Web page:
'Just enough' education in Kenya

Read time 4min 10sec

Research reveals that which we do not know, but more often than not, it also confirms our fears.

Kenyans have always suspected the education system of producing excellent cramming students, but few problem-solvers. Managers and supervisors have been left to draw their own conclusions after seeing the mismatch between what applicants learn at university and the output in the workplace.

Interns join blue chip companies with perfect grades and exemplary schoolwork, some having been on the dean's list for four years, but they struggle to continue with that stellar performance once they join the workforce.

Ken Macharia, ITWeb's Kenyan columnist

Interns join blue chip companies with perfect grades and exemplary schoolwork, some having been on the dean's list for four years, but they struggle to continue with that stellar performance once they join the workforce.

Universities and colleges receive the lion's share of the flak from managers for producing half-baked graduates. Others say the syllabus is outdated and not aligned to current market needs, while older managers put the blame on generational differences.

Mismatch: Education, workplace skills

These suspicions have now been confirmed by a survey, commissioned by the Kenya ICT Board and carried out by the International Data Corporation (IDC). The IDC survey looked at the overall ICT market in Kenya, including key indicators of ICT growth forecasts, IT spend by vertical segments, and the vendor ecosystem.

Internet penetration and usage, both at the residential and corporate level, was also included in the survey, and was benchmarked against other countries, including SA, Rwanda, Egypt and Nigeria. Thanks to government efforts and a vibrant private sector, Kenya compares favourably on most indicators.

However, the skills survey showed the real handicap of the Kenyan ICT industry.

My first employer after university made a casual observation of all interns she hired. We lacked analytical skills and our problem-solving capacity was wanting, she said. But she noted that some interns adapted faster than others. The company employed this special lot after a few months, but not before they went through a gruelling learning period.

The skills survey confirmed my former employer's observations. When asked about the skills they thought graduates were lacking in or were particularly strong in, 41% of employers surveyed said new graduates lacked project management and innovative thinking skills. A third said their graduates lacked problem-solving skills.

In the next two years, Kenyan universities and colleges will need to see 18 000 IT professionals graduate in order to adequately meet the demand in the market. While institutions of higher learning can meet the demand by numbers, the supply is tilted towards hardware, networking and IT administration skills.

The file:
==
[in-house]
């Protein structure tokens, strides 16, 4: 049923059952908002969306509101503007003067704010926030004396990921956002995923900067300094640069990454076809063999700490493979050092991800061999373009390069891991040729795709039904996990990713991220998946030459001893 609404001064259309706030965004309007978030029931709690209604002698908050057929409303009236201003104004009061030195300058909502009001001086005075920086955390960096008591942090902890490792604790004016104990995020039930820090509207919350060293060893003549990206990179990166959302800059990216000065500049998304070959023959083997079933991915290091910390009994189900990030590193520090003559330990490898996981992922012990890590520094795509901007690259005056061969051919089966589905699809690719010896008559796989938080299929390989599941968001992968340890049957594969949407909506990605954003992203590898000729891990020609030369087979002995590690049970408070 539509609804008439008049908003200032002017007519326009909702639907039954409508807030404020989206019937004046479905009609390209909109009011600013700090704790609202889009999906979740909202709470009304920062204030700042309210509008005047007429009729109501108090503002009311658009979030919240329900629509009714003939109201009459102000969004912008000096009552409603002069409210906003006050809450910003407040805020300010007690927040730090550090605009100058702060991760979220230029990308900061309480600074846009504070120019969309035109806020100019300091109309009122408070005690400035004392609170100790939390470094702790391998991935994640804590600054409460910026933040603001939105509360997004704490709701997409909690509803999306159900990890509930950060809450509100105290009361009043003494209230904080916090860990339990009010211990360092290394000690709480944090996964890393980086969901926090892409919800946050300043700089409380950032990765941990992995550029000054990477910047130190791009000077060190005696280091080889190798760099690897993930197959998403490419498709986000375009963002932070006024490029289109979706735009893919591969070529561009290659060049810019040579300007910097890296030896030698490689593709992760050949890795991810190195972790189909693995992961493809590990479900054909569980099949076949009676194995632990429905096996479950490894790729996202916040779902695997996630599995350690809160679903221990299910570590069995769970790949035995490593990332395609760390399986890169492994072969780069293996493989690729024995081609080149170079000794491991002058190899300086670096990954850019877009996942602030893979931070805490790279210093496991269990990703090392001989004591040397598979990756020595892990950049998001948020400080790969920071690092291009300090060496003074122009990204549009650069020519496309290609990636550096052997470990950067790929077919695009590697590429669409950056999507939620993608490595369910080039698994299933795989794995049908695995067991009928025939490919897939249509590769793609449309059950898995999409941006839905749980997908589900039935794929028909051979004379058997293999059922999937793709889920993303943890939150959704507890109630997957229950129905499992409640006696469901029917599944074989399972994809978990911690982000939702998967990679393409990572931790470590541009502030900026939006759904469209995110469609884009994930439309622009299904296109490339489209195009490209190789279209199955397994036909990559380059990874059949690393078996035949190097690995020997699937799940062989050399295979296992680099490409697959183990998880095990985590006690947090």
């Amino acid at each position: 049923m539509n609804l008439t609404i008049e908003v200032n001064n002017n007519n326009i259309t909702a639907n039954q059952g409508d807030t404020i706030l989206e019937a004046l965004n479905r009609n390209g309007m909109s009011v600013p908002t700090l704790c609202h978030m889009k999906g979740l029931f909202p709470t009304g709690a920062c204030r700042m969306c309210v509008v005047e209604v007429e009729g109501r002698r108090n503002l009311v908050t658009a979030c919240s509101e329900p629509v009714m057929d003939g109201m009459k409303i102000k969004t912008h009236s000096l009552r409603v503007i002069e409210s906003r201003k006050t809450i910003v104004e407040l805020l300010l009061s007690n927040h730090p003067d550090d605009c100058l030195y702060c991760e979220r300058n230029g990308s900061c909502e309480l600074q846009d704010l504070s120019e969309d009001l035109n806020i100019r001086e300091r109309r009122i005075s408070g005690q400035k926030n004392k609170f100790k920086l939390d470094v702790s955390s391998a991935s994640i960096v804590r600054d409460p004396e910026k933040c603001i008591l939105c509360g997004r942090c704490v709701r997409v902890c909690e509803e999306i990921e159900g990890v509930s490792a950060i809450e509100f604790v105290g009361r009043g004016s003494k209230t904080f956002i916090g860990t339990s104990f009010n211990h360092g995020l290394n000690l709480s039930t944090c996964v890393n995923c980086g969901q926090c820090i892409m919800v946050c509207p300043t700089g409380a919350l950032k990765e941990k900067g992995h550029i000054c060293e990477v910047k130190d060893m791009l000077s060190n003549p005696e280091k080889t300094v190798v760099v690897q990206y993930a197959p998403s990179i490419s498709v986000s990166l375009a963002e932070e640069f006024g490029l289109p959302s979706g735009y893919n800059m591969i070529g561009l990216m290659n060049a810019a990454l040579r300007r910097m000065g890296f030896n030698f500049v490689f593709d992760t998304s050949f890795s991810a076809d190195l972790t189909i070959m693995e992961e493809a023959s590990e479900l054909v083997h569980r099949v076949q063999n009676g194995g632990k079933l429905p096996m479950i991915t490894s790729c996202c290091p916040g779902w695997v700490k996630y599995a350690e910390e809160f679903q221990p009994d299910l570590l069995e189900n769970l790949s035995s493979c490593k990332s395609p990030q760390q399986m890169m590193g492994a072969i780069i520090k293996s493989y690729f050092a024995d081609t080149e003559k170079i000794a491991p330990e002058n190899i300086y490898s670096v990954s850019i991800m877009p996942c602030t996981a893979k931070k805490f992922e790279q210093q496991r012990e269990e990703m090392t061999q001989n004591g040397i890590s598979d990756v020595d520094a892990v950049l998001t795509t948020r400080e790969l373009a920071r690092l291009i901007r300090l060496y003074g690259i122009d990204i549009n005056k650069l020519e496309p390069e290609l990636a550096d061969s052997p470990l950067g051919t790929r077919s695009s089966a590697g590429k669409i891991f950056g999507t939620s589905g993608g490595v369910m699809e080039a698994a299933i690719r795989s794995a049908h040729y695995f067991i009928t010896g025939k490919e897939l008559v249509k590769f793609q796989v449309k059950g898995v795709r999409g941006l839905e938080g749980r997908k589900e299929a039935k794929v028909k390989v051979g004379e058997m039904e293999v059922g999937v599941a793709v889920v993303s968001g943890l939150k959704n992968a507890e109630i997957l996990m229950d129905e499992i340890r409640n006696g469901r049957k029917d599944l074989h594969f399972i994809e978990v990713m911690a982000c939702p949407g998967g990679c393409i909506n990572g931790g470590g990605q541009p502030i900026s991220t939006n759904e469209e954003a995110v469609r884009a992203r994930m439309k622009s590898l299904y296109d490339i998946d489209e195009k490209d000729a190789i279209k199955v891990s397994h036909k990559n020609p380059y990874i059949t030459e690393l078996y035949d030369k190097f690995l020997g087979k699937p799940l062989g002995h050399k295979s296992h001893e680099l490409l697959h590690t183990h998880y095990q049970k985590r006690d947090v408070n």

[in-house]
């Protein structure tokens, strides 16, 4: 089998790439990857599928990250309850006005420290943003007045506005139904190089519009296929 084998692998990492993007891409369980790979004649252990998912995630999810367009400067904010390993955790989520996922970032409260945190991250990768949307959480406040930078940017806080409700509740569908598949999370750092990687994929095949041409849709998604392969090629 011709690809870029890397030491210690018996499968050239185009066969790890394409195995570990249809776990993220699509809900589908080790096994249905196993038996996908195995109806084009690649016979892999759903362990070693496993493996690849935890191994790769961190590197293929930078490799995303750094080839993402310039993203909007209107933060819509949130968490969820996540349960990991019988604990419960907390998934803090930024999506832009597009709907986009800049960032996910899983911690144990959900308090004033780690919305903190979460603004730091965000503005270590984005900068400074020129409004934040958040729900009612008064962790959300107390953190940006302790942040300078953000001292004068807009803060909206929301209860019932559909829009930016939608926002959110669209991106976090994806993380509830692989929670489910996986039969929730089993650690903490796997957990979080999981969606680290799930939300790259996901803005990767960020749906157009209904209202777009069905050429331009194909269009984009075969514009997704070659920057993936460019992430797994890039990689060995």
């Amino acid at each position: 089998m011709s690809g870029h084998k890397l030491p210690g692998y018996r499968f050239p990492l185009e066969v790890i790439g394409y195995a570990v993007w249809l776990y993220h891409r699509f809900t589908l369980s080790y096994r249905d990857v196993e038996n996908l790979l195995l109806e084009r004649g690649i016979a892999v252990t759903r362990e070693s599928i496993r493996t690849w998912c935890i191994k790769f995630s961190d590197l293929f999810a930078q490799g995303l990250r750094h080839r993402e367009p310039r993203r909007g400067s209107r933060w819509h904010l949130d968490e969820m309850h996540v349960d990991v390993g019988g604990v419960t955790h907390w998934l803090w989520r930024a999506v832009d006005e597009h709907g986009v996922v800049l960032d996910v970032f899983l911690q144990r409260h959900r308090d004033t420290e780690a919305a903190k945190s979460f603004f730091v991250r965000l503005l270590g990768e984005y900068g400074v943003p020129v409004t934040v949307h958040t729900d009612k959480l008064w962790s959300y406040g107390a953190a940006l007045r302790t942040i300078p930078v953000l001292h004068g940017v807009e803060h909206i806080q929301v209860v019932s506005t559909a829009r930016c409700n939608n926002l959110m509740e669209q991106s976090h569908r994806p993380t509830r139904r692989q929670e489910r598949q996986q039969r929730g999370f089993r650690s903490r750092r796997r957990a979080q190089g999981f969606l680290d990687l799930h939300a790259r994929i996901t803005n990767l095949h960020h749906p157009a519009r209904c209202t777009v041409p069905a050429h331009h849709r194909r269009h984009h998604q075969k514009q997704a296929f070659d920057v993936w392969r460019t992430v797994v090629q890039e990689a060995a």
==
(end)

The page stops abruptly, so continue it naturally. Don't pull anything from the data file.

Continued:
Demand versus supply

The demand for IT project managers is highest followed by software development skills. A third of organisations interviewed said finding skills in enterprise processes and IT project management was extremely difficult. In contrast, getting Internet-related, hardware and networking skills was quite easy.

“A quarter of the organisations surveyed said they were not satisfied with the quality of IT professionals from educational institutions in Kenya. Furthermore, a third of companies have contracted, or plan to contract, external providers to manage the skills shortages,” said Francis Hook, IDC regional manager, during the presentation of the findings.

“Mobility of highly specialised IT professionals is high, in and out of Kenya. This significantly impacts business and IT operations and performance,” adds Hook.

The survey tried to identify the reasons for the skills shortage. A lack of adequate investment in the education sector was the overarching cause, as identified by the respondents. This has resulted in infrastructure constraints, a scarcity of experienced faculties, and a shortage of technology teaching skills.

To be fair to the Kenyan education system, employers in different countries also say their graduates are not adequately prepared to handle the ever-changing demands of the workplace.

Computerworld UK reports that most computer science and IT students need additional skills in business processes, especially in accounting and finance, after graduation. Managers interviewed also identified experience with enterprise systems integration as a skill that needs to be developed after university.

Speaking at a recent CIO conference, in Nairobi, one IT manager of a university said that while universities provide the basic theoretical framework, requiring students to take industrial attachment as part of their coursework helped them appreciate business processes and outlined what is required of them.

Perhaps the solution lies in IT companies taking a proactive decision to train and induct fresh graduates. Seven Seas Technologies, a local IT company, is reaping the benefits of addressing the skills gap through its graduate training programme. Not only is the company absorbing qualified candidates, but it has also become a net exporter of skilled IT manpower.

Education, after all, should not end at the graduation square.

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